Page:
Summer time is known for many things in southern Colorado- unexpected rain storms, vast recreation areas which are frequented by residents and tourists alike and ‘100 days of Heat.’
The temperatures in Pueblo are already high, but the Pueblo County Sherriff’s Department, the Pueblo Police Department and the Colorado State Patrol have turned up the heat, as they work to keep unsafe drivers off the streets.
Throughout the summer months, law enforcement officials set up road-side check points in an effort to keep drunk drivers, and those driving under the influence of drugs, from getting behind the wheel.
Deputy Jonathan Post, of the Pueblo County Sheriff’s Office, said it’s important for people to understand any substance which taken into the human body that can impair the ability to operate a motor vehicle safely can result in a driving under the influence of drugs or a driving while impaired charge.
Any substance that you take causes some sort of physiological signs that can be detected, slow, slurred speech, slowed reaction time, or even a quick reaction time, Post said. Cocaine and methamphetamines can cause a quick response time, he said.
If someone is suspected of being under the influence of drugs, a drug recognition expert is called out, the suspect is taken into the command center where their blood pressure, pulse and temperature are taken and they will be asked to go through road side tests again. The data is then compiled to determine what drugs they may be dealing with, Post said.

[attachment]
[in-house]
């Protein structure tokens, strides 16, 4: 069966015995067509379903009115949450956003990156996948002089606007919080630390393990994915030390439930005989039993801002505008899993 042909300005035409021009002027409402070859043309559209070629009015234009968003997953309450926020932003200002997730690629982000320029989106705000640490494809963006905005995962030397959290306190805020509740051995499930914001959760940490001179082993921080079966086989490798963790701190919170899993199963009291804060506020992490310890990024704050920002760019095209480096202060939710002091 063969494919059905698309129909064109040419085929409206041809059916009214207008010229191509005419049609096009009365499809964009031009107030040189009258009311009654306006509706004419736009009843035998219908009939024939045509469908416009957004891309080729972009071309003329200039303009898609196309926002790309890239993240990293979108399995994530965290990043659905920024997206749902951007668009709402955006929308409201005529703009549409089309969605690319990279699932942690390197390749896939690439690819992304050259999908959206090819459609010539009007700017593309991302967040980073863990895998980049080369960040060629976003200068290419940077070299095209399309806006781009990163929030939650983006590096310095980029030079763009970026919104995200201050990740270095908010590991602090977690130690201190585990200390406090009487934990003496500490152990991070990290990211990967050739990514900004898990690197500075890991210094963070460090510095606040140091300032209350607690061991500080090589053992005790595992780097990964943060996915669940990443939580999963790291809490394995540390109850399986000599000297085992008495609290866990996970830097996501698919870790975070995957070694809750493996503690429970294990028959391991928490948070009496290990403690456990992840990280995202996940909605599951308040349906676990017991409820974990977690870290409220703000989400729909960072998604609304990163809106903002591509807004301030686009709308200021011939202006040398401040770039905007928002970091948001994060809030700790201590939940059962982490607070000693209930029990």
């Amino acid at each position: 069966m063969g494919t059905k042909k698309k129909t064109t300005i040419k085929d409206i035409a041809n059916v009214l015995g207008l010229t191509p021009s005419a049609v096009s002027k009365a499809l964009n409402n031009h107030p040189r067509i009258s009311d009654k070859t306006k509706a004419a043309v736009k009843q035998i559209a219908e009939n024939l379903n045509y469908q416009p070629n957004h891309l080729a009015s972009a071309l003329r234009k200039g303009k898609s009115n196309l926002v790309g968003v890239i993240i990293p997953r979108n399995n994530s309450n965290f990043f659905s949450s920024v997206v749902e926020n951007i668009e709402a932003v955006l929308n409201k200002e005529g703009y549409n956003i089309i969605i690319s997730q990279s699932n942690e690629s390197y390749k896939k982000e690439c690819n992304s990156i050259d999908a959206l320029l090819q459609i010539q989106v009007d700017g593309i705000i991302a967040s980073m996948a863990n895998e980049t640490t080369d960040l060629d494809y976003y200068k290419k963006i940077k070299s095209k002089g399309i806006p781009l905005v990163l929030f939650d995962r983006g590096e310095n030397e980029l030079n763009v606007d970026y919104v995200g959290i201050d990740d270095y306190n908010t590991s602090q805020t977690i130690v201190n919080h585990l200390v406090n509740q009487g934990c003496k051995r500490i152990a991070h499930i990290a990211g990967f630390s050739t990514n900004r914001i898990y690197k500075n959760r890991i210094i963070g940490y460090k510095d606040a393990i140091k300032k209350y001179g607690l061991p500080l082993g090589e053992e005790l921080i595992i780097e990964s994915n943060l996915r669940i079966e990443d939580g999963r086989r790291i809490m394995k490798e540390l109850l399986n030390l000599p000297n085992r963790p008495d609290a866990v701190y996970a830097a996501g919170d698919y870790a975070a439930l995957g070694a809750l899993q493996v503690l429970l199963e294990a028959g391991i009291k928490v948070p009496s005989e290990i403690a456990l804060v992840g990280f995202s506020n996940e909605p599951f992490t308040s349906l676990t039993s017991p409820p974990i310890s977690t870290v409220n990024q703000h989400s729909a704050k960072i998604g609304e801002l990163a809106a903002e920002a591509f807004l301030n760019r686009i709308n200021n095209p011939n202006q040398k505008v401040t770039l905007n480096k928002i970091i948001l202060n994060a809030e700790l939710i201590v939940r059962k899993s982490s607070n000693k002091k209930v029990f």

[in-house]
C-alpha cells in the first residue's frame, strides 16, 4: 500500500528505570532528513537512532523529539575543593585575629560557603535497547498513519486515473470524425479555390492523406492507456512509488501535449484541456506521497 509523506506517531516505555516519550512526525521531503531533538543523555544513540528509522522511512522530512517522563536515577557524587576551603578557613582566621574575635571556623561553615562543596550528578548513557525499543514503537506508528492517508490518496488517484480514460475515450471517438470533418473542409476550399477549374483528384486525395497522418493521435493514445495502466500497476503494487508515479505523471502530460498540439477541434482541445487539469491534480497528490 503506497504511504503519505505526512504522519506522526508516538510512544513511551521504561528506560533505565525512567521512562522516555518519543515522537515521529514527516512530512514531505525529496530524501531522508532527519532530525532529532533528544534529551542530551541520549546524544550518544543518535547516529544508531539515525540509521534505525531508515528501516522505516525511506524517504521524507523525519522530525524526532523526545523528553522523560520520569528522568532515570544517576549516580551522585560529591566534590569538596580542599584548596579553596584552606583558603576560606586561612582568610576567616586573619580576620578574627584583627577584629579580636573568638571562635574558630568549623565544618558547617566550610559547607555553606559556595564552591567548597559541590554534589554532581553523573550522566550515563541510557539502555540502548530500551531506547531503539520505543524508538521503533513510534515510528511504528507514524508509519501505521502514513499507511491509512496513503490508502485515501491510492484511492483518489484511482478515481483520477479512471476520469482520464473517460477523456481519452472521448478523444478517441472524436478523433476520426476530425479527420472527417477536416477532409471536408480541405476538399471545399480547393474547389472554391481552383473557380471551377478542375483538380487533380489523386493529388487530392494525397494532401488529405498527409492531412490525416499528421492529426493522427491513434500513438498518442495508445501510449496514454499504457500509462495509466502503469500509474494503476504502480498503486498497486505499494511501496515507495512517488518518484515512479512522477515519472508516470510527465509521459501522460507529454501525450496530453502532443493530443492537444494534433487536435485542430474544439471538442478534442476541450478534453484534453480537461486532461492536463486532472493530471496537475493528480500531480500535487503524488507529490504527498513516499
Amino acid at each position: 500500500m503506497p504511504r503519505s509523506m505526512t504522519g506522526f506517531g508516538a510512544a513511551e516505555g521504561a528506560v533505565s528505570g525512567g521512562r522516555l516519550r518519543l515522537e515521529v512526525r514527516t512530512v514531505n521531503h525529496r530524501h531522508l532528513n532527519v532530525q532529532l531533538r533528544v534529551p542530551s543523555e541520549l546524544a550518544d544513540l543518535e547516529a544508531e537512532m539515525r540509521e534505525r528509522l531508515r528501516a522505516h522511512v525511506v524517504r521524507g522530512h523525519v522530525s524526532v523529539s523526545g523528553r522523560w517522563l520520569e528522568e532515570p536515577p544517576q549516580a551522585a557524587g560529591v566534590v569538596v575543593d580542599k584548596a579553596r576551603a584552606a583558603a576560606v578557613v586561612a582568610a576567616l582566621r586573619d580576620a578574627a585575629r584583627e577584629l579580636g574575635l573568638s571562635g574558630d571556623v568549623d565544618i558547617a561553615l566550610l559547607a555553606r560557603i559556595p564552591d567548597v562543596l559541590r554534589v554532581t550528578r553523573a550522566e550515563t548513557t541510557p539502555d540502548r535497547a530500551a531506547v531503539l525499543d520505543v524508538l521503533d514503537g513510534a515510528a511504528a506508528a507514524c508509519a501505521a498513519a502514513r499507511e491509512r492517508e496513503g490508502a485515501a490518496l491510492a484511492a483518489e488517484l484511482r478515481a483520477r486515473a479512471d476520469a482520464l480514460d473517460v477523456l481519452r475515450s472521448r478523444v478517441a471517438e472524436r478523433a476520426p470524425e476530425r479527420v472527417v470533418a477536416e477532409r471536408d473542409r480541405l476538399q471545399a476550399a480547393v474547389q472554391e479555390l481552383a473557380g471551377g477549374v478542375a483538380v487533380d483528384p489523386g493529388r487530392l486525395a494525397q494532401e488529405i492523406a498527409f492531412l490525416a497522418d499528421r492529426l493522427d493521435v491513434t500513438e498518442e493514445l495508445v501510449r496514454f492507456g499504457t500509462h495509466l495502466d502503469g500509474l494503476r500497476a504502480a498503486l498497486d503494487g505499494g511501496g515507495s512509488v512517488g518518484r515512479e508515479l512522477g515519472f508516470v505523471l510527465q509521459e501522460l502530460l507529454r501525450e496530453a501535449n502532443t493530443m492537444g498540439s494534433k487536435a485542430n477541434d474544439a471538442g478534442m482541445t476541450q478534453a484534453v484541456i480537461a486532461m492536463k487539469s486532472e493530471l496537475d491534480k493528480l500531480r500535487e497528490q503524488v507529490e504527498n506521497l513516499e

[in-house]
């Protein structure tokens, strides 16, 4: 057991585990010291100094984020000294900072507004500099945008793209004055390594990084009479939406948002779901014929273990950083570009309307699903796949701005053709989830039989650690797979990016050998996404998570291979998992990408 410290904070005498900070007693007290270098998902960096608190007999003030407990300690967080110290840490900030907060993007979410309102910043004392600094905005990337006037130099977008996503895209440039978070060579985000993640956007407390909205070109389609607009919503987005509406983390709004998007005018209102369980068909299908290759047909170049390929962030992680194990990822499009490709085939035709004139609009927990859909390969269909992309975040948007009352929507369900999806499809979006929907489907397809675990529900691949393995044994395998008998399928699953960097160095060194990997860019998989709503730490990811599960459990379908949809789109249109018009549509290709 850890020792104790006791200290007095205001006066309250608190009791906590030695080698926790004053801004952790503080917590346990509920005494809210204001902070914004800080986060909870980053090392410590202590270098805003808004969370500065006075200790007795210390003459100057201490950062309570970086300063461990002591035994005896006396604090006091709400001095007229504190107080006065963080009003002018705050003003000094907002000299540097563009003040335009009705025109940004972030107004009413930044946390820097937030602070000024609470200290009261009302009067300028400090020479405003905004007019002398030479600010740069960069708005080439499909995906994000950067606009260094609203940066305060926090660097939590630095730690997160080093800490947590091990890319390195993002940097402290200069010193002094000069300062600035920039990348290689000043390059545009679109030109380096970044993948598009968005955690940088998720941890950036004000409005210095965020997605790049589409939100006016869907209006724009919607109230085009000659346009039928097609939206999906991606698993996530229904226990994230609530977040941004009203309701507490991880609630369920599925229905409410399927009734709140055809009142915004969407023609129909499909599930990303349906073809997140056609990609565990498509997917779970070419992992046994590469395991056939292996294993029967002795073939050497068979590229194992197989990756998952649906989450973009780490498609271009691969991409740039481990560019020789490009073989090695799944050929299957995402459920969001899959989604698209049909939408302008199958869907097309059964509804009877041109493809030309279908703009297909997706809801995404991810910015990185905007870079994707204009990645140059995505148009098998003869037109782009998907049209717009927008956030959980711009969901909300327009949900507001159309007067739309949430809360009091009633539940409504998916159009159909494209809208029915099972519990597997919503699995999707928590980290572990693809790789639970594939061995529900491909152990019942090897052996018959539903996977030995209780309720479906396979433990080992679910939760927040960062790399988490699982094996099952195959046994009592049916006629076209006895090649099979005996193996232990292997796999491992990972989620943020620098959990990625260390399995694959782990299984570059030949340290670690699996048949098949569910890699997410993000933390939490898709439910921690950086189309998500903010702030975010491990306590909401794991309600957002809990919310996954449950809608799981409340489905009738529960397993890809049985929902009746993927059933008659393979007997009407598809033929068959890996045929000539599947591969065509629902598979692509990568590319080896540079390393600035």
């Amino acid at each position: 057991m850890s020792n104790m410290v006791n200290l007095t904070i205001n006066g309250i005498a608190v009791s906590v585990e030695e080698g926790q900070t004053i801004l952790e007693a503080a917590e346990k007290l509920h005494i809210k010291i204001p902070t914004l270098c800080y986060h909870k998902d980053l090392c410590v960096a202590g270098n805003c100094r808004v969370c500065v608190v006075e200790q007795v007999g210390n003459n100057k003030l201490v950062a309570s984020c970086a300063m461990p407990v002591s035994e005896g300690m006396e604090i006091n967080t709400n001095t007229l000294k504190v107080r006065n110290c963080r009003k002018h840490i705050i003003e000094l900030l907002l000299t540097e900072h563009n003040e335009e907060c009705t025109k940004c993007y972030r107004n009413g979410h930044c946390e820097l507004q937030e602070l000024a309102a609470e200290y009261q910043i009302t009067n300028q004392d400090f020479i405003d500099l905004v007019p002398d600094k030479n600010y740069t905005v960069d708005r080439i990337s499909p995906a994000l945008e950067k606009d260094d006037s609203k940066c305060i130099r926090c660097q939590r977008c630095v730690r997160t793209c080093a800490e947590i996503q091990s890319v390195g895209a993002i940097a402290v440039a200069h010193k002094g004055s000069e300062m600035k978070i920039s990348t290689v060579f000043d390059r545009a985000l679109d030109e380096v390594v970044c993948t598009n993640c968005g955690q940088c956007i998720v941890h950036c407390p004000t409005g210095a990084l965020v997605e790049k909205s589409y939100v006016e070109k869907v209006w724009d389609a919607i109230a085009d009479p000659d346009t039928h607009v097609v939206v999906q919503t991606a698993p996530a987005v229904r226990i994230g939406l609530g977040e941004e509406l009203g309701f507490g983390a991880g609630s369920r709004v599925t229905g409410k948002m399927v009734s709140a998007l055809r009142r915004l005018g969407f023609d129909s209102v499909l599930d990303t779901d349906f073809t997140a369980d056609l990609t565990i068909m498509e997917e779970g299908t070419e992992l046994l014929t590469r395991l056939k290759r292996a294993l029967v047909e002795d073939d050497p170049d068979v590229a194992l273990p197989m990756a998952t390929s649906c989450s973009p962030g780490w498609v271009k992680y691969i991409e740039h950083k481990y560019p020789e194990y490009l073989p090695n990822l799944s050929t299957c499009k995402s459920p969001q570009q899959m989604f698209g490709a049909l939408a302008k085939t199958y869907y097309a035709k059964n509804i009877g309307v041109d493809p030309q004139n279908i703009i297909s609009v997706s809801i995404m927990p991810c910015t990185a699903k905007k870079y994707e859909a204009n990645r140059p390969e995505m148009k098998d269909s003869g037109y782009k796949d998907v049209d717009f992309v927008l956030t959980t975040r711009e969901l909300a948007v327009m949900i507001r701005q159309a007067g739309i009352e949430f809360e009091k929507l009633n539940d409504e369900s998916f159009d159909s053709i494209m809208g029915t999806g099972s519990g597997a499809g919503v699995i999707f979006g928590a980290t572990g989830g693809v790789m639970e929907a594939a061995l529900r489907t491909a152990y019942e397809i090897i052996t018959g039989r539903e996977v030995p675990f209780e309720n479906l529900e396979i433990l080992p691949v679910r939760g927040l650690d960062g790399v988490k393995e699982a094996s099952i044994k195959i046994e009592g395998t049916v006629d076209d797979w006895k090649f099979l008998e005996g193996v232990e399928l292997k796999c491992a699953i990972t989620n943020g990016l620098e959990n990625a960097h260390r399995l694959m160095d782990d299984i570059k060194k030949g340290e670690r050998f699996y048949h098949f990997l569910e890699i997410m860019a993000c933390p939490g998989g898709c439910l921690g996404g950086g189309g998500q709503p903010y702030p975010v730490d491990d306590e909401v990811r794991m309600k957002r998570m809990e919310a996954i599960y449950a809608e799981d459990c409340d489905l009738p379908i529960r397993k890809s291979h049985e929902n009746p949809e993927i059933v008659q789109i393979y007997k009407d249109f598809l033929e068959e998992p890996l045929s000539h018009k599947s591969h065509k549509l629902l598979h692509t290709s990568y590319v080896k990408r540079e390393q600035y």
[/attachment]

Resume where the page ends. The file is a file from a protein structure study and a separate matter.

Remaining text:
Sleeping pills, he said, are a problem they have to deal with regularly. People take them, thinking they are safe to take, just because it’s a prescription, but it can be just as dangerous, he said.
Over Father’s Day weekend, a road-side check point was erected on Thatcher Avenue, just inside the Pueblo State Park, with the local and state law enforcement officials, as well as the Colorado Division of Wildlife, and Colorado Department of Parks and Recreation.
Danielle Hill, senior ranger at Lake Pueblo, with Colorado State Parks, said the joint effort was due, in part, to the waterfront activities. She said it is important for those visiting the lakes with boats, or other water crafts, to be aware of the license requirements, and the dangers of boating.